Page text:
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Spears: ‘Ben Simmons in final stage of prep’ ... ‘as healthy as he’s been since Philly’

The drumbeat continues. After Sean Marks, Jacque Vaughn, Spencer Dinwiddie and Mikal Bridges expressed optimism about Ben Simmons, a source close to Simmons checks in.

Two days after Mikal Bridges offered his hope and support for Ben Simmons on his return to the Nets, Marc J. Spears of ESPN quoted a source close to the 27-year-old as saying, “He’s n the final stage of prep for season” and is “as healthy as he’s ever been since his last year in Philly.”

It was yet another in a series of reports offering optimism regarding the three-time All-Star’s recovery process. In the past three weeks, Sean Marks, Jacque Vaughn, Spencer Dinwiddie and Bridges have all spoken positively about Simmons progress.

Also on Wednesday. Simmons’ agent. Bernie Lee told Termine & Johnson on SiriusXM Radio that the “expectation” is that Simmons will be ready for the beginning of training camp on October 3 in Brooklyn.

“The expectation is that he’ll be able to start the season Day 1 of training camp and definitely the regular season without any limitations in any way,” said Lee.

Then on Thursday, Ian Begley of SNY, quoting league sources, reported that Simmons is working solely on “skill work and conditioning.”

On ESPN, after playing a clip from Bridges interview with Paul George on his Podcast P, Malika Andrews asked Spears what he has heard about Simmons status. Spears, reading directly from his mobile phone, quoted a “source close to Simmons.”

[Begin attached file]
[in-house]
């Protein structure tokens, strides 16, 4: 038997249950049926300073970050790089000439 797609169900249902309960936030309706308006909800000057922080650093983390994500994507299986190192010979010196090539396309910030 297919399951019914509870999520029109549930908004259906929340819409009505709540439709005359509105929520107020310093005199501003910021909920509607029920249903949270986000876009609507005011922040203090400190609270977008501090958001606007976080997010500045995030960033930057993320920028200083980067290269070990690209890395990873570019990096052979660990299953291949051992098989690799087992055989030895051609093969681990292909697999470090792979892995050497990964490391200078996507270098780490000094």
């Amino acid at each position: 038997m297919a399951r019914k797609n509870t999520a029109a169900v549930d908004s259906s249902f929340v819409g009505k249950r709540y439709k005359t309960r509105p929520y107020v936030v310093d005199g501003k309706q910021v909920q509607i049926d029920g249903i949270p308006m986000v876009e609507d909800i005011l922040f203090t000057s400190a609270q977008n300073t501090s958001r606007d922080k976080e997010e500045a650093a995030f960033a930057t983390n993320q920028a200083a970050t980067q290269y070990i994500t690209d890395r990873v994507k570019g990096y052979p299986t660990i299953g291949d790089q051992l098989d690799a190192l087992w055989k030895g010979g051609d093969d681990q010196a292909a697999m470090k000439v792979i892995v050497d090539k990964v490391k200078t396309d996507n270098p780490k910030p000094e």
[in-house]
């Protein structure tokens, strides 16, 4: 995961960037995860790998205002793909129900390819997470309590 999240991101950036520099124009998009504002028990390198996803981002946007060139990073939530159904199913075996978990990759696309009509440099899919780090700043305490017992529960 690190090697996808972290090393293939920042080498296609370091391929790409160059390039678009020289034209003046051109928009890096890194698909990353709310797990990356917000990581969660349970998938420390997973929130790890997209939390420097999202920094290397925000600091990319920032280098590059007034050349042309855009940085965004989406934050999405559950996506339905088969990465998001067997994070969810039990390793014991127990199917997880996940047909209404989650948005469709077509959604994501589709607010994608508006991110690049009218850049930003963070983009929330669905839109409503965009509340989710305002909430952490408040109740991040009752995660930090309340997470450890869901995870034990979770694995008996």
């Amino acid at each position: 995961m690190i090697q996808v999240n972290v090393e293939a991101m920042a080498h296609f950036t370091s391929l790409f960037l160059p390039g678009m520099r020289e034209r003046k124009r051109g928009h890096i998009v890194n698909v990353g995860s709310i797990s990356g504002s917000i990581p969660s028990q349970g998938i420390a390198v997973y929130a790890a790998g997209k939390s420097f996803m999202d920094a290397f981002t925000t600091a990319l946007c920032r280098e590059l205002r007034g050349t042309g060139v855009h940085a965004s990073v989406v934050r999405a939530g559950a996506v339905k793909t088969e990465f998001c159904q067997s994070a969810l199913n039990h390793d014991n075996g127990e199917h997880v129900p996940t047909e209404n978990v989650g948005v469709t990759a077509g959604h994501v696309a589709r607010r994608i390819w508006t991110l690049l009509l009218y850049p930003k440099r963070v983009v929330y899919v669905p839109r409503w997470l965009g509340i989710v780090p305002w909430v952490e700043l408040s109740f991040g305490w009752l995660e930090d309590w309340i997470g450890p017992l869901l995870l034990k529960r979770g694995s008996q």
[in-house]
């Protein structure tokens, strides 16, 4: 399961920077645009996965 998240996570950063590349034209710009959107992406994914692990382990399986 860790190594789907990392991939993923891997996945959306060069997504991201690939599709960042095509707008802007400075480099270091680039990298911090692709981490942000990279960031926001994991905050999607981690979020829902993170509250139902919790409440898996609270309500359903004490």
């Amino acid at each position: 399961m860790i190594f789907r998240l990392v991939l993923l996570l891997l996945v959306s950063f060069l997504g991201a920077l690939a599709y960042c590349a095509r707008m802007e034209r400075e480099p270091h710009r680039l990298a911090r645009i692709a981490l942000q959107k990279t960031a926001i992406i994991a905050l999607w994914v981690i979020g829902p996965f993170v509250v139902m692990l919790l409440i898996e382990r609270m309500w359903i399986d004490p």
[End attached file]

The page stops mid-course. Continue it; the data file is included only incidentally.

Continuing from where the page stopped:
“I spoke to someone close to the LSU star,” replied Spears, then quoting the source, added, “‘I would say he’s in the final stage of prep for the season and he has passed every benchmark and he is as healthy as he has ever been since his last year in Philly. Brooklyn has been incredibly supportive and the plan is for him to be the Nets point guard and primary ball handler this coming season.

“The expectation is that he will fully resume his career at the level he had prior to leaving Philadelphia.”

Ramona Shelburne told Andrews that Simmons will have an advantage on return in that expectations for the Nets are not what they were last season when he was playing with Kevin Durant and Kyrie Irving. (ESPN at first posted the full video of the segment on YouTube then pulled it before reposting it later Wednesday.)

“The important thing here,” said Shelburne, “is that Ben has the support of his teammates. I think one of the dynamics in Brooklyn that was hard last year for Ben was like you had Kyrie and Kevin Durant. They want to win and they weren’t part of why Ben Simmons got to the place he was mentally and physically. So when Ben comes to join their team and he’s still dealing with all that, there was an impatience there ... I think there was a frustration there. Ben could feel that.”

Shelburne added that Simmons back surgery was “very hard to come back from.”